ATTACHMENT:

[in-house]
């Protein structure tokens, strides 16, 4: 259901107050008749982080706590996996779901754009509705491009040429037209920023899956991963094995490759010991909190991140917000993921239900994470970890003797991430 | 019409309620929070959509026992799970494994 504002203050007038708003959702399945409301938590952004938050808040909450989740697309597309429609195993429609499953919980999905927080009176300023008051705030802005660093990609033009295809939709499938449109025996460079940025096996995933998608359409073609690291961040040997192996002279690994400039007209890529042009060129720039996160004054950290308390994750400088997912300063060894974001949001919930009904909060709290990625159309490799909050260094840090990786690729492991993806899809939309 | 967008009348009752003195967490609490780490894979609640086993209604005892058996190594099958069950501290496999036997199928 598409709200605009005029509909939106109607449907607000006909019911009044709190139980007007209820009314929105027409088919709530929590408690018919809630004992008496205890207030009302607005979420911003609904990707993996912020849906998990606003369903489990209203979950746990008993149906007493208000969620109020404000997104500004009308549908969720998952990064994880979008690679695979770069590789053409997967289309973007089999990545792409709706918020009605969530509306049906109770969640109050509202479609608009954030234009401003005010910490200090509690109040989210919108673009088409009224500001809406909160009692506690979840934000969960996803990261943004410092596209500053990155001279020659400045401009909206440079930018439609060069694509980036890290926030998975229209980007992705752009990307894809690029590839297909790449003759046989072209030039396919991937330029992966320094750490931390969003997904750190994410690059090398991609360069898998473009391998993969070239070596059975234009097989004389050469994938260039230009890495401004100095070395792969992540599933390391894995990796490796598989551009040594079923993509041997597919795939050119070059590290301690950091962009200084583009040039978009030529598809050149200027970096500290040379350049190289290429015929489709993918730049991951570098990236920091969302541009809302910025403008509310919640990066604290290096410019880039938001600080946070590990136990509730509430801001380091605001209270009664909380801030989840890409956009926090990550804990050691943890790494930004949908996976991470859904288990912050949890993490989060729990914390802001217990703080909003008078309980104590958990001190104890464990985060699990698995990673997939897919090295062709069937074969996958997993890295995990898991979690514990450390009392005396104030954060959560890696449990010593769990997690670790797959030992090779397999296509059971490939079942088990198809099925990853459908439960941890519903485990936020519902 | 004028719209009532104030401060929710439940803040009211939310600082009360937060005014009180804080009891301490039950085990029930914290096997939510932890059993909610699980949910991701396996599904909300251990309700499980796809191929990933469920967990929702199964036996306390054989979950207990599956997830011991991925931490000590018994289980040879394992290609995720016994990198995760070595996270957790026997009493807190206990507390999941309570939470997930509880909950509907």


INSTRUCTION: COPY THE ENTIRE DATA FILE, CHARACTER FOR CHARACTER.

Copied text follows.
[in-house]
């Protein structure tokens, strides 16, 4: 259901107050008749982080706590996996779901754009509705491009040429037209920023899956991963094995490759010991909190991140917000993921239900994470970890003797991430 | 019409309620929070959509026992799970494994 504002203050007038708003959702399945409301938590952004938050808040909450989740697309597309429609195993429609499953919980999905927080009176300023008051705030802005660093990609033009295809939709499938449109025996460079940025096996995933998608359409073609690291961040040997192996002279690994400039007209890529042009060129720039996160004054950290308390994750400088997912300063060894974001949001919930009904909060709290990625159309490799909050260094840090990786690729492991993806899809939309 | 967008009348009752003195967490609490780490894979609640086993209604005892058996190594099958069950501290496999036997199928 598409709200605009005029509909939106109607449907607000006909019911009044709190139980007007209820009314929105027409088919709530929590408690018919809630004992008496205890207030009302607005979420911003609904990707993996912020849906998990606003369903489990209203979950746990008993149906007493208000969620109020404000997104500004009308549908969720998952990064994880979008690679695979770069590789053409997967289309973007089999990545792409709706918020009605969530509306049906109770969640109050509202479609608009954030234009401003005010910490200090509690109040989210919108673009088409009224500001809406909160009692506690979840934000969960996803990261943004410092596209500053990155001279020659400045401009909206440079930018439609060069694509980036890290926030998975229209980007992705752009990307894809690029590839297909790449003759046989072209030039396919991937330029992966320094750490931390969003997904750190994410690059090398991609360069898998473009391998993969070239070596059975234009097989004389050469994938260039230009890495401004100095070395792969992540599933390391894995990796490796598989551009040594079923993509041997597919795939050119070059590290301690950091962009200084583009040039978009030529598809050149200027970096500290040379350049190289290429015929489709993918730049991951570098990236920091969302541009809302910025403008509310919640990066604290290096410019880039938001600080946070590990136990509730509430801001380091605001209270009664909380801030989840890409956009926090990550804990050691943890790494930004949908996976991470859904288990912050949890993490989060729990914390802001217990703080909003008078309980104590958990001190104890464990985060699990698995990673997939897919090295062709069937074969996958997993890295995990898991979690514990450390009392005396104030954060959560890696449990010593769990997690670790797959030992090779397999296509059971490939079942088990198809099925990853459908439960941890519903485990936020519902 | 004028719209009532104030401060929710439940803040009211939310600082009360937060005014009180804080009891301490039950085990029930914290096997939510932890059993909610699980949910991701396996599904909300251990309700499980796809191929990933469920967990929702199964036996306390054989979950207990599956997830011991991925931490000590018994289980040879394992290609995720016994990198995760070595996270957790026997009493807190206990507390999941309570939470997930509880909950509907």